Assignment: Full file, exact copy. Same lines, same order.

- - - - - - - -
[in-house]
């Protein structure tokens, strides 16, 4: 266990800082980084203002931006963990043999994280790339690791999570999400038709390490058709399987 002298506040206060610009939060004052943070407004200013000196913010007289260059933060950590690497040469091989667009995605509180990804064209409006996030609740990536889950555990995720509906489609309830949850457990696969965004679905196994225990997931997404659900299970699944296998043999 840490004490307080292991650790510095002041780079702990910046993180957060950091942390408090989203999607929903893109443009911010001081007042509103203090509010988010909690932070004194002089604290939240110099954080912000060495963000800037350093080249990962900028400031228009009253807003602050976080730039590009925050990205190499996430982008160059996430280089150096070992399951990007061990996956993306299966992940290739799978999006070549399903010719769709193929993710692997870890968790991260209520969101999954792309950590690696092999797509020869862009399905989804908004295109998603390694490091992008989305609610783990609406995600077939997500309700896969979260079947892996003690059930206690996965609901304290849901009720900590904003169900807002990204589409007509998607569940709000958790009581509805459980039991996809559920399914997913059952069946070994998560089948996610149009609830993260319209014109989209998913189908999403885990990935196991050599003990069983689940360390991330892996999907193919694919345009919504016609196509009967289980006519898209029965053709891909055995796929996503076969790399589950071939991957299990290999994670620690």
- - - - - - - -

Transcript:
[in-house]
């Protein structure tokens, strides 16, 4: 266990800082980084203002931006963990043999994280790339690791999570999400038709390490058709399987 002298506040206060610009939060004052943070407004200013000196913010007289260059933060950590690497040469091989667009995605509180990804064209409006996030609740990536889950555990995720509906489609309830949850457990696969965004679905196994225990997931997404659900299970699944296998043999 840490004490307080292991650790510095002041780079702990910046993180957060950091942390408090989203999607929903893109443009911010001081007042509103203090509010988010909690932070004194002089604290939240110099954080912000060495963000800037350093080249990962900028400031228009009253807003602050976080730039590009925050990205190499996430982008160059996430280089150096070992399951990007061990996956993306299966992940290739799978999006070549399903010719769709193929993710692997870890968790991260209520969101999954792309950590690696092999797509020869862009399905989804908004295109998603390694490091992008989305609610783990609406995600077939997500309700896969979260079947892996003690059930206690996965609901304290849901009720900590904003169900807002990204589409007509998607569940709000958790009581509805459980039991996809559920399914997913059952069946070994998560089948996610149009609830993260319209014109989209998913189908999403885990990935196991050599003990069983689940360390991330892996999907193919694919345009919504016609196509009967289980006519898209029965053709891909055995796929996503076969790399589950071939991957299990290999994670620690």